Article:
For these reasons, meditation has always been something I admired from afar but refused to attempt. The idea of making my mind blank seemed impossible. There was no way I’d be able to do it.
It was one of those awful catch-22s. Meditation was supposed to help those who are stressed and stuck in their minds but only if you’re able to get out of the mind. How could someone like me ever be able to do that?
Then, I discovered Sharon Salzberg.
Sharon Salzberg is a New York Times Best selling author and teacher of Buddhist meditation practices in the West. In 1974, she co-founded the Insight Meditation Society at Barre, Massachusetts with Jack Kornfield and Joseph Goldstein. Her emphasis is on vipassanā (insight) and mettā (loving-kindness) methods, and has been leading meditation retreats around the world for over three decades. All of these methods have their origins in the Theravada Buddhist tradition.
It’s safe to say Sharon knows a thing or two about the art of meditation. While it’s a very in-depth subject with lots of different facts and techniques, I’m just going to lay out the gems of instruction and wisdom that stuck out to me. These are quotes from her four books, Lovingkindness: The Revolutionary Art of Happiness, A Heart as Wide as the World, Real Happiness – The Power of Meditation: A 28-Day Program which was on The New York Times Best Seller list in 2011, and the follow-up Real Happiness at Work .
I’d like to start, however, with an excerpt from on Sharon’s view on meditation. The key takeaway of it is, “we don’t want to stop our thoughts, but to change our relationship with them.”
This is an important thing to remember when you are learning to meditate. Most beginners think the goal is to sit for a half an hour and have absolutely no thoughts during that time. Over time, you may get better at suspending thinking during meditation, but what is more important, especially when you are first learning, is to begin to recognize your thoughts as merely thoughts. Your thoughts are not you; they do not define who you are. They are not necessarily important or interesting or true. Thoughts are just these things your mind emits all day.
So rather than try to repress them, instead get curious about them when you realize that you’re lost in thought rather than watching your breath during meditation. Are you remembering the past? Worrying about the future? Planning? Ruminating? Fantasizing? In time, you will begin to see the thought patterns that reappear again and again, the same old stories you continually tell yourself. Many of your thoughts will start to seem a bit boring. And then you can begin to not take them so seriously and simply let them go more easily. This is what Sharon means by changing your relationship with your thoughts. This is the practice of meditation.
Some more quotes to understand mediation:
Buddha first taught metta meditation as an antidote: as a way of surmounting terrible fear when it arises.
People turn to meditation because they want to make good decisions, break bad habits & bounce back better from disappointments.
Meditation is the ultimate mobile device; you can use it anywhere, anytime, unobtrusively.
The art of concentration is a continual letting go. We let go of what is inessential or distracting. We let go of a thought or a feeling, not because we are afraid of it or because we can’t bear to acknowledge it as a part of our experience; but, because it is UNNECESSARY.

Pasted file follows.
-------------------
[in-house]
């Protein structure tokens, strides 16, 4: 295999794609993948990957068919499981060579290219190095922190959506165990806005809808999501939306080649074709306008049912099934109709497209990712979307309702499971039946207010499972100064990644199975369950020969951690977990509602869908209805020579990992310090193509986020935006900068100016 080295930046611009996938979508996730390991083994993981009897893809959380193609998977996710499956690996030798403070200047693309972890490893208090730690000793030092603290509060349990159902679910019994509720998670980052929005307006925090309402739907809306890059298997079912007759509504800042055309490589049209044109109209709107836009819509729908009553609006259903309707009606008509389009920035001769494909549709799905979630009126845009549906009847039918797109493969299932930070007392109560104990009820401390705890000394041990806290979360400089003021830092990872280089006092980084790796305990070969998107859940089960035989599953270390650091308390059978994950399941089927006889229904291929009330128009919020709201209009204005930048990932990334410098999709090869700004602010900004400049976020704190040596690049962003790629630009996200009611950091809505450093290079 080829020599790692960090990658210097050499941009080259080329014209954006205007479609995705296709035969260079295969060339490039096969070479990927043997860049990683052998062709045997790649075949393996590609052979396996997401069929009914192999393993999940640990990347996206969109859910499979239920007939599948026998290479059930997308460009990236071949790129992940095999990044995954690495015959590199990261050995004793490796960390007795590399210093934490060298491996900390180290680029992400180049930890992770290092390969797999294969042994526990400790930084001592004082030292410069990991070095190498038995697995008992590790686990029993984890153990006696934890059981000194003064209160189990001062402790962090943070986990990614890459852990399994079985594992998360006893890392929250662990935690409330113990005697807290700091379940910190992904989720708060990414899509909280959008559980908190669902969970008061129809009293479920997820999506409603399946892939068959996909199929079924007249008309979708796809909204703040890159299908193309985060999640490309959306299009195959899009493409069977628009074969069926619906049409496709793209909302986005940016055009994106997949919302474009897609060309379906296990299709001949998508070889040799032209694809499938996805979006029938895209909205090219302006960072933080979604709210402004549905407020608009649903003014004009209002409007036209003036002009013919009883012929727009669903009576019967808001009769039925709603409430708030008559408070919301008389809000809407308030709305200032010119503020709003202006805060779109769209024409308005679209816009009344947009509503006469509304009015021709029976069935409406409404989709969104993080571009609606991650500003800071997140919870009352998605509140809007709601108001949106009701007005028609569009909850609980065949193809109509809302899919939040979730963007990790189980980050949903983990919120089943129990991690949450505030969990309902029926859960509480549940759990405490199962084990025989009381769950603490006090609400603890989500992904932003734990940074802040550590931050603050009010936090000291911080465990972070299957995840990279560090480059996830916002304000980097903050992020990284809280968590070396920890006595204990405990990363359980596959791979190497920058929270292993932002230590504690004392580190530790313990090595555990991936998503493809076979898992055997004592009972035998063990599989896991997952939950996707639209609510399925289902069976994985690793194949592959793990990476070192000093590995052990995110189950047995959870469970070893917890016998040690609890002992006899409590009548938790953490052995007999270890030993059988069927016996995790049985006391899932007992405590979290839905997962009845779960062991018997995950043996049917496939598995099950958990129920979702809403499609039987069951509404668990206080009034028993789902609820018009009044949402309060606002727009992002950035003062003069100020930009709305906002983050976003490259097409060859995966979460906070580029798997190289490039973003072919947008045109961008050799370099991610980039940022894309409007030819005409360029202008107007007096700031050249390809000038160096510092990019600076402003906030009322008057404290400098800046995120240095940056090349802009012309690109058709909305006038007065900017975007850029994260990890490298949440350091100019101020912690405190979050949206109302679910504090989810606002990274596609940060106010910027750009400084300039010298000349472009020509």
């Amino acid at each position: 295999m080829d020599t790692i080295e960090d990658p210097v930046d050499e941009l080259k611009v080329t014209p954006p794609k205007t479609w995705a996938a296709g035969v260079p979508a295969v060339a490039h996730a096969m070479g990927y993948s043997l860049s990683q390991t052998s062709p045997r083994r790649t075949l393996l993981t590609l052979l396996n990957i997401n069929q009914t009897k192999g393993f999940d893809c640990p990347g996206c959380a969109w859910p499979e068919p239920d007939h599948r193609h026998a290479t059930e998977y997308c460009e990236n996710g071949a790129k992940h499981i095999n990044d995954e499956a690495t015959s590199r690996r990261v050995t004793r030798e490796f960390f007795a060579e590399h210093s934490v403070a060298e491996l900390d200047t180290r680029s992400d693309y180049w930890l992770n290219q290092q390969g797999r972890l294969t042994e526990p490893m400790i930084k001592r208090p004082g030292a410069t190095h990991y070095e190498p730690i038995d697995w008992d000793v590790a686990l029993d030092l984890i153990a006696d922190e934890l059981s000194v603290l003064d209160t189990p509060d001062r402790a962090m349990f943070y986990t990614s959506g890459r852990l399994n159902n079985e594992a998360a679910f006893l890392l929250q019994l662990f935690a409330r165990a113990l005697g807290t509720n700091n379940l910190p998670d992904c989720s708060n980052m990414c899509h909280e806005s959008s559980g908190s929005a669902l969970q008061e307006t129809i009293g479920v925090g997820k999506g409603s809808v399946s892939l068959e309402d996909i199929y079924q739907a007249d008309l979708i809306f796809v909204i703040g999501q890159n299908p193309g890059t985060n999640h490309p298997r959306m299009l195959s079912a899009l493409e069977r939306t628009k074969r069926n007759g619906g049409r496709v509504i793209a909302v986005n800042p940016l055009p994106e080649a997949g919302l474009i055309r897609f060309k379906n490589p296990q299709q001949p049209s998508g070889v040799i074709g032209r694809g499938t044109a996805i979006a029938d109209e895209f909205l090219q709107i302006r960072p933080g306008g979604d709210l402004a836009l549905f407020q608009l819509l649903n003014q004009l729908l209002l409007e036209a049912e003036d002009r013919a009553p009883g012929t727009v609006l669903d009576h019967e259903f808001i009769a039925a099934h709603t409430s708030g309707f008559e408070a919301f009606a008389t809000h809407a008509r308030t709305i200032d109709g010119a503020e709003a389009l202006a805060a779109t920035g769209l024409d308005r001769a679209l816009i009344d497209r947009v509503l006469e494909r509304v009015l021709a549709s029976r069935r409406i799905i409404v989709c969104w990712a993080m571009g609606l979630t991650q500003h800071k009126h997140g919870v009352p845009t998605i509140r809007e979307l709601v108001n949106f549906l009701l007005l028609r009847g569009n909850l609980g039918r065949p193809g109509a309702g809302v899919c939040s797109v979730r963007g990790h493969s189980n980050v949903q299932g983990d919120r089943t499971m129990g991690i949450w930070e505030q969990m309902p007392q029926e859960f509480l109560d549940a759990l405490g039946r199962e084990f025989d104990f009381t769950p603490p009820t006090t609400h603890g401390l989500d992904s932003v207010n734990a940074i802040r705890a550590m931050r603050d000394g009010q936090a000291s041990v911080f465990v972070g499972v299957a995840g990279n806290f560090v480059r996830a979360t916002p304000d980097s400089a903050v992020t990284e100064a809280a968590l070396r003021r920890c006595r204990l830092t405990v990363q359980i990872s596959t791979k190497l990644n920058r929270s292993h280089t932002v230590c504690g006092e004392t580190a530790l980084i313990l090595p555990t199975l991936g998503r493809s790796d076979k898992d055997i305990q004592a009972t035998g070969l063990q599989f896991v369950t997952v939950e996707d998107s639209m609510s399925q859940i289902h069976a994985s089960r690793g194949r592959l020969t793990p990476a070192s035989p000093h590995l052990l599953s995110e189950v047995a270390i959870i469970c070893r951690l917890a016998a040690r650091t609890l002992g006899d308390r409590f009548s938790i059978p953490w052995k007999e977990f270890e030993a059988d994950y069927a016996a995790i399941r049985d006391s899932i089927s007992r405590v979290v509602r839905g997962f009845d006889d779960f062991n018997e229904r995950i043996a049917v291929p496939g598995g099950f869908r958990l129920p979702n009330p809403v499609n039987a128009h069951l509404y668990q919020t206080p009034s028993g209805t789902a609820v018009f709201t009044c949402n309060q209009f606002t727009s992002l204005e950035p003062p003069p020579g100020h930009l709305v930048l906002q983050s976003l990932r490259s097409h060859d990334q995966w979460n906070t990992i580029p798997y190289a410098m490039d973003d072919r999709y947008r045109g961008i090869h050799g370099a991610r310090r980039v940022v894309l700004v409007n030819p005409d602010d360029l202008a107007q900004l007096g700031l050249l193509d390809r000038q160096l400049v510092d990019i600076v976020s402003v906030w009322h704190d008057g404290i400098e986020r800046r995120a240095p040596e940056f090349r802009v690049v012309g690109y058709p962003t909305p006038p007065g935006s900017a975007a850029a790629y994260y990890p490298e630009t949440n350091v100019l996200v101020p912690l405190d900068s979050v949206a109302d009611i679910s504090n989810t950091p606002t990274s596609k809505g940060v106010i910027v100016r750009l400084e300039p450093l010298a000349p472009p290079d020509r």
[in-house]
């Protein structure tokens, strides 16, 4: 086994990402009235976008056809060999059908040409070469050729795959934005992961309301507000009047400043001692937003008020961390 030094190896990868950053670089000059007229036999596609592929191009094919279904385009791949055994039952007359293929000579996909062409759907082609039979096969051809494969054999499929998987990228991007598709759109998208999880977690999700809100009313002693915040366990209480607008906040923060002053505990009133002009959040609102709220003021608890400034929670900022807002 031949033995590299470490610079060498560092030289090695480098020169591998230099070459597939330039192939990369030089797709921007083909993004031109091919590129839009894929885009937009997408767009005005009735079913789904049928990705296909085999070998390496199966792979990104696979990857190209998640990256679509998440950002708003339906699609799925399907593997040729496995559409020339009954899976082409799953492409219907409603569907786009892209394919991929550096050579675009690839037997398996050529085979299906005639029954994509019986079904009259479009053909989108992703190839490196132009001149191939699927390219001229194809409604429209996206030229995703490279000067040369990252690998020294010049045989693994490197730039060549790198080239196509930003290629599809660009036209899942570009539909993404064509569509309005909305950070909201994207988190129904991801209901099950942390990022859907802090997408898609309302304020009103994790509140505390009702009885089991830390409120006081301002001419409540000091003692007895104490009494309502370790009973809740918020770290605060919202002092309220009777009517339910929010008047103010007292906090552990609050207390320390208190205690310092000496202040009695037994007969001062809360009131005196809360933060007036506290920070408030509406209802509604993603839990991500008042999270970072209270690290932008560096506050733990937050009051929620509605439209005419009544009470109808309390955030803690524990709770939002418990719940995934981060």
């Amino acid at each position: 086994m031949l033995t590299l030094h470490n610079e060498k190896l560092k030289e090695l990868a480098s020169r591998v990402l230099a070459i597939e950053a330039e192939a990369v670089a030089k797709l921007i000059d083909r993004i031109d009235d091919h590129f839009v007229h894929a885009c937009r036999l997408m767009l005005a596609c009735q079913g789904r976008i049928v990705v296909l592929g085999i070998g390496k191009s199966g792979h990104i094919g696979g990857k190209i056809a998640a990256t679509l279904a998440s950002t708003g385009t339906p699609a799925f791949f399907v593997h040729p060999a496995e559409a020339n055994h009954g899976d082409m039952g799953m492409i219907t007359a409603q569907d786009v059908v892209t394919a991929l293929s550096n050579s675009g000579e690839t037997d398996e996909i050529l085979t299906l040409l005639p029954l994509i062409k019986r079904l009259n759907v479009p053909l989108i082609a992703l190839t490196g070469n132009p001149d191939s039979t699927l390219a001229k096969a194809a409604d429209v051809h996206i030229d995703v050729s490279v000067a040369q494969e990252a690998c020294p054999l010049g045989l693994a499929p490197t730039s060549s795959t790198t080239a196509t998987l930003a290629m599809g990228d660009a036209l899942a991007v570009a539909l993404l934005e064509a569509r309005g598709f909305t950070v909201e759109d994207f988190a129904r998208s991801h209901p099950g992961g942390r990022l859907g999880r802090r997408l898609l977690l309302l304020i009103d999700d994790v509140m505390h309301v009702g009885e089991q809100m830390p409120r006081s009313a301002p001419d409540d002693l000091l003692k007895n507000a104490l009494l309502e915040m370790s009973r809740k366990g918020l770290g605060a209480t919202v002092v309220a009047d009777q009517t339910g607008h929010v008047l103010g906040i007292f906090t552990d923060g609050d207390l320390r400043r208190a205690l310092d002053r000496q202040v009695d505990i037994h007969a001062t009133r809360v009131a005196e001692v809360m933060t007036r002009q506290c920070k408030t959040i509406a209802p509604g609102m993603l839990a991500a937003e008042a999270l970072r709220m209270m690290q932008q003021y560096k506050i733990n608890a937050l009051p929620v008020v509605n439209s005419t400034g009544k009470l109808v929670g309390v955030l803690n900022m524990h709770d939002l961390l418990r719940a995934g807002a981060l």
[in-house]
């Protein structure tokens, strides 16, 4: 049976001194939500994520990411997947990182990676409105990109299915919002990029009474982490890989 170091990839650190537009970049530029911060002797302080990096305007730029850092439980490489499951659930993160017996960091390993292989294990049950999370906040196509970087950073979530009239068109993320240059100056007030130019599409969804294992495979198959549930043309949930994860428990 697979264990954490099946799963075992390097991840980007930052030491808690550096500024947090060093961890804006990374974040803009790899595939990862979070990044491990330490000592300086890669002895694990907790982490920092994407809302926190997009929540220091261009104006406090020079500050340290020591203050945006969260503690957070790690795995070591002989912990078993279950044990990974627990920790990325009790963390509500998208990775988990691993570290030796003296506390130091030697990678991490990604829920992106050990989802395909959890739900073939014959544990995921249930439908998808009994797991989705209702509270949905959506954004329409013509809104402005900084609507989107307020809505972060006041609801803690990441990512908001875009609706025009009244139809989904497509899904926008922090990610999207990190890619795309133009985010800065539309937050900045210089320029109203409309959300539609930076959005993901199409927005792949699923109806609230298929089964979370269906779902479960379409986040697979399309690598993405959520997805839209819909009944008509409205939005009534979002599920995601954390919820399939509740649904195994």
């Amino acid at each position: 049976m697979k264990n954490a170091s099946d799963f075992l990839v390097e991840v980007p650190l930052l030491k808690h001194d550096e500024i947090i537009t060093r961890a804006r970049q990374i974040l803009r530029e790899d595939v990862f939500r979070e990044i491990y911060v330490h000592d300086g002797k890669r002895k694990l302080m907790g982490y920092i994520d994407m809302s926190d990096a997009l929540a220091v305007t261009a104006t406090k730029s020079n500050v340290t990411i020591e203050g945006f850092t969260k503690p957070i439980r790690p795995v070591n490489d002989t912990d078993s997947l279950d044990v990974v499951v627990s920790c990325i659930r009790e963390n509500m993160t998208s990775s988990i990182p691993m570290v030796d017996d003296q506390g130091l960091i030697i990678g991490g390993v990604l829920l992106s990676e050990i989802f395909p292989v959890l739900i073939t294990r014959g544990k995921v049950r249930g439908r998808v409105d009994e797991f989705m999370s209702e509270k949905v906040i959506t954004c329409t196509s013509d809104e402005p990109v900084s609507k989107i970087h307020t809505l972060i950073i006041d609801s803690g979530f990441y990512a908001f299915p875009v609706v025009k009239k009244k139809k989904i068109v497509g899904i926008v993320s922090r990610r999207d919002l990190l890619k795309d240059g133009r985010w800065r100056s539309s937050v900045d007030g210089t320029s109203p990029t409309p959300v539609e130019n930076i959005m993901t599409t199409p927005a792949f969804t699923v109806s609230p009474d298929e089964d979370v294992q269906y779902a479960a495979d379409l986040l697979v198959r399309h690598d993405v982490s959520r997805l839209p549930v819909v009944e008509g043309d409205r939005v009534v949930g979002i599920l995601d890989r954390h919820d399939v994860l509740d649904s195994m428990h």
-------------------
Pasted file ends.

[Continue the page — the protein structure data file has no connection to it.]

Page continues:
Lastly, one of the core meditations is breathing. Below, Sharon teaches you show to truly focus on your breathing. Read and follow along right now. It doesn’t matter what you’re doing, take a moment and realize it’s not difficult to start focusing on your breathing: This classic meditation can deepen concentration by teaching us to focus on the “in breath” and the “out breath.”
Sit comfortably on a cushion or chair and keep your back upright, without straining or overarching. If you can’t sit, then lie on your back on a yoga mat or folded blanket with your arms at your sides. Just be at ease and close your eyes, or gaze gently a few feet in front of you and aim for a state of alert relaxation.
Take three or four deep breaths, feeling the air as it enters your nostrils, fills your chest and abdomen, and flows out again. Then let your breathing settle into a natural rhythm, and just feel the breath as it happens, without trying to change it or improve it—all you have to do is feel it. Notice where you sense your breath most intensely. Perhaps it’s at the nostrils, or at the chest or abdomen.
Then rest your attention as lightly as a butterfly rests on a flower—only on that area—and become aware of the sensations there. For example, if you’re focusing on the breath at the nostrils, you may experience tingling, vibration, or pulsing, or you may observe that the breath is cooler when it comes in and warmer when it goes out. If you’re focusing on the breath at the abdomen, you may feel movement, pressure, stretching, or release.
You don’t need to name these feelings—simply let your attention rest on them, one breath at a time. (Notice how often the word rest comes up in this instruction. This is a very restful practice). You don’t need to make the inhalation deeper or longer or different from the way it is. Just be aware of it, one breath at a time.
Whenever you notice your attention has wandered and your mind has jumped to the past or the future, to judgment or speculation, don’t worry about it. Seeing your attention has wandered is the signal to gently let go of whatever has distracted you and return your attention to the feeling of the breath. If you have to let go over and over again, that’s fine—being able to more gracefully start over when we’ve become distracted or disconnected is one of the biggest benefits of meditation.